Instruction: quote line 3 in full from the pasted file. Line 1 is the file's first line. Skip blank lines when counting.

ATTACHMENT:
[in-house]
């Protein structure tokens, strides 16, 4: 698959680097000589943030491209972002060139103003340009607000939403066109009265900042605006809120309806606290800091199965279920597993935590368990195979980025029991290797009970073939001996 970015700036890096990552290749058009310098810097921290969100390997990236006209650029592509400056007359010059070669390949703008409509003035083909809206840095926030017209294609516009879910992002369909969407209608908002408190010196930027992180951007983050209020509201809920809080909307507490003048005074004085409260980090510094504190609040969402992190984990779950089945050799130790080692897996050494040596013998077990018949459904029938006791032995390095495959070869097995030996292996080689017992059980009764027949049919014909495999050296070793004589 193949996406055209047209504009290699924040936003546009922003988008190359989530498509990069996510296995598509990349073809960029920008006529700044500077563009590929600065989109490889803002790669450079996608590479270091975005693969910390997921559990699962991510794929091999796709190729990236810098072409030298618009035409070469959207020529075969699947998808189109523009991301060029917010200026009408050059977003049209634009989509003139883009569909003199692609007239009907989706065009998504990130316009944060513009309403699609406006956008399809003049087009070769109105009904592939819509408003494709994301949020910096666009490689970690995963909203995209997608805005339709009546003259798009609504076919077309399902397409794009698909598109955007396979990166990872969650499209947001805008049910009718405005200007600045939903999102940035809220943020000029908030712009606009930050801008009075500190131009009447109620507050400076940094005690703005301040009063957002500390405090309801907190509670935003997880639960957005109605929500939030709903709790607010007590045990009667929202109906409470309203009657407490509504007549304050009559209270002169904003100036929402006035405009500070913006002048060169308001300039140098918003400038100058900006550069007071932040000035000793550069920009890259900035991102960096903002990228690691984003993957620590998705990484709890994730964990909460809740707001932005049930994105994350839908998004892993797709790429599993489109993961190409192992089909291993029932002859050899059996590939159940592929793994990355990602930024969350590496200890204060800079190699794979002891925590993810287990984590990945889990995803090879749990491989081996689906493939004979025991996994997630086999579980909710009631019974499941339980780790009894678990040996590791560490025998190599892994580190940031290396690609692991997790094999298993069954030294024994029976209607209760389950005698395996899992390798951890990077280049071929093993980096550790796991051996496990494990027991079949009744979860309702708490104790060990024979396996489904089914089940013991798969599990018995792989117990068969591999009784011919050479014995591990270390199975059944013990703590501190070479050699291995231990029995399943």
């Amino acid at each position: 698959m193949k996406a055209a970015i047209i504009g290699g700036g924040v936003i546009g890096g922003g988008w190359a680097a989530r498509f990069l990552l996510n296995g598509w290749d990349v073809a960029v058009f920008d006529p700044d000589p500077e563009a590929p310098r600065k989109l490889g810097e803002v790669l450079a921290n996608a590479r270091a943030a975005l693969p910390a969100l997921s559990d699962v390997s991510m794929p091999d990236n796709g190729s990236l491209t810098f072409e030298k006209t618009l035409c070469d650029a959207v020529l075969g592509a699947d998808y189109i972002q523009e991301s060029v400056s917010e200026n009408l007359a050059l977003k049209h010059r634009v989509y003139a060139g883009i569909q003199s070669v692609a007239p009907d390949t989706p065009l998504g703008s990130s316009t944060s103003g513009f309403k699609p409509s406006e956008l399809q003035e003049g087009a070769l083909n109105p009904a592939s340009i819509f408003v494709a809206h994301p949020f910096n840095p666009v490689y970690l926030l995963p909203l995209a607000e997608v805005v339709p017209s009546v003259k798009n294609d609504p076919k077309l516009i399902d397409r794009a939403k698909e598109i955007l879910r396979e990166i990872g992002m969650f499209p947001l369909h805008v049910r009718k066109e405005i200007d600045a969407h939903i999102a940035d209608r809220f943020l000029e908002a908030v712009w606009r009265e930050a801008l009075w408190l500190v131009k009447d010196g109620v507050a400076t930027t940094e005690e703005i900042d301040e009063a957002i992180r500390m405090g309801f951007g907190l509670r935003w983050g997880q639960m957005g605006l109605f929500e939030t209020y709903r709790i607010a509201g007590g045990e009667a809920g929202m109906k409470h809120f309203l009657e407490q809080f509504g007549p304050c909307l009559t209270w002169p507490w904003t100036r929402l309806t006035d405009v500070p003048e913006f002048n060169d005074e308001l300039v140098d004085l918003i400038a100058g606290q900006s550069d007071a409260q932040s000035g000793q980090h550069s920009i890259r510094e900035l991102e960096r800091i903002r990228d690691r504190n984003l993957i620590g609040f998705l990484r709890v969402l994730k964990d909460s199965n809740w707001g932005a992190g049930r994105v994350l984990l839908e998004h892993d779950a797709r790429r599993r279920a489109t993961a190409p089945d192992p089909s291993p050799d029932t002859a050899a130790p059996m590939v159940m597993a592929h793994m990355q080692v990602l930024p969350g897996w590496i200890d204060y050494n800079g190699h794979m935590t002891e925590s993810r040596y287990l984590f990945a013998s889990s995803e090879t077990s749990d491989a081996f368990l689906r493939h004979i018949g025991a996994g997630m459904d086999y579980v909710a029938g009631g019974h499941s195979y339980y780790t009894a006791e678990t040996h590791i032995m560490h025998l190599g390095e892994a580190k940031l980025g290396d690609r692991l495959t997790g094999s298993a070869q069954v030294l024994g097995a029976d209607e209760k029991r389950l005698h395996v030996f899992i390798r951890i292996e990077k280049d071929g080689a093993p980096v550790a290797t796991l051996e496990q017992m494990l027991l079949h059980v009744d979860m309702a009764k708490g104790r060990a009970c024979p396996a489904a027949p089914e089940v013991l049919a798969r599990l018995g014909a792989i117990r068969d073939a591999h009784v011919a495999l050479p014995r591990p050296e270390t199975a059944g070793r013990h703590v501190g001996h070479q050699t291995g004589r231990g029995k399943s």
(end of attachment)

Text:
């Amino acid at each position: 698959m193949k996406a055209a970015i047209i504009g290699g700036g924040v936003i546009g890096g922003g988008w190359a680097a989530r498509f990069l990552l996510n296995g598509w290749d990349v073809a960029v058009f920008d006529p700044d000589p500077e563009a590929p310098r600065k989109l490889g810097e803002v790669l450079a921290n996608a590479r270091a943030a975005l693969p910390a969100l997921s559990d699962v390997s991510m794929p091999d990236n796709g190729s990236l491209t810098f072409e030298k006209t618009l035409c070469d650029a959207v020529l075969g592509a699947d998808y189109i972002q523009e991301s060029v400056s917010e200026n009408l007359a050059l977003k049209h010059r634009v989509y003139a060139g883009i569909q003199s070669v692609a007239p009907d390949t989706p065009l998504g703008s990130s316009t944060s103003g513009f309403k699609p409509s406006e956008l399809q003035e003049g087009a070769l083909n109105p009904a592939s340009i819509f408003v494709a809206h994301p949020f910096n840095p666009v490689y970690l926030l995963p909203l995209a607000e997608v805005v339709p017209s009546v003259k798009n294609d609504p076919k077309l516009i399902d397409r794009a939403k698909e598109i955007l879910r396979e990166i990872g992002m969650f499209p947001l369909h805008v049910r009718k066109e405005i200007d600045a969407h939903i999102a940035d209608r809220f943020l000029e908002a908030v712009w606009r009265e930050a801008l009075w408190l500190v131009k009447d010196g109620v507050a400076t930027t940094e005690e703005i900042d301040e009063a957002i992180r500390m405090g309801f951007g907190l509670r935003w983050g997880q639960m957005g605006l109605f929500e939030t209020y709903r709790i607010a509201g007590g045990e009667a809920g929202m109906k409470h809120f309203l009657e407490q809080f509504g007549p304050c909307l009559t209270w002169p507490w904003t100036r929402l309806t006035d405009v500070p003048e913006f002048n060169d005074e308001l300039v140098d004085l918003i400038a100058g606290q900006s550069d007071a409260q932040s000035g000793q980090h550069s920009i890259r510094e900035l991102e960096r800091i903002r990228d690691r504190n984003l993957i620590g609040f998705l990484r709890v969402l994730k964990d909460s199965n809740w707001g932005a992190g049930r994105v994350l984990l839908e998004h892993d779950a797709r790429r599993r279920a489109t993961a190409p089945d192992p089909s291993p050799d029932t002859a050899a130790p059996m590939v159940m597993a592929h793994m990355q080692v990602l930024p969350g897996w590496i200890d204060y050494n800079g190699h794979m935590t002891e925590s993810r040596y287990l984590f990945a013998s889990s995803e090879t077990s749990d491989a081996f368990l689906r493939h004979i018949g025991a996994g997630m459904d086999y579980v909710a029938g009631g019974h499941s195979y339980y780790t009894a006791e678990t040996h590791i032995m560490h025998l190599g390095e892994a580190k940031l980025g290396d690609r692991l495959t997790g094999s298993a070869q069954v030294l024994g097995a029976d209607e209760k029991r389950l005698h395996v030996f899992i390798r951890i292996e990077k280049d071929g080689a093993p980096v550790a290797t796991l051996e496990q017992m494990l027991l079949h059980v009744d979860m309702a009764k708490g104790r060990a009970c024979p396996a489904a027949p089914e089940v013991l049919a798969r599990l018995g014909a792989i117990r068969d073939a591999h009784v011919a495999l050479p014995r591990p050296e270390t199975a059944g070793r013990h703590v501190g001996h070479q050699t291995g004589r231990g029995k399943s």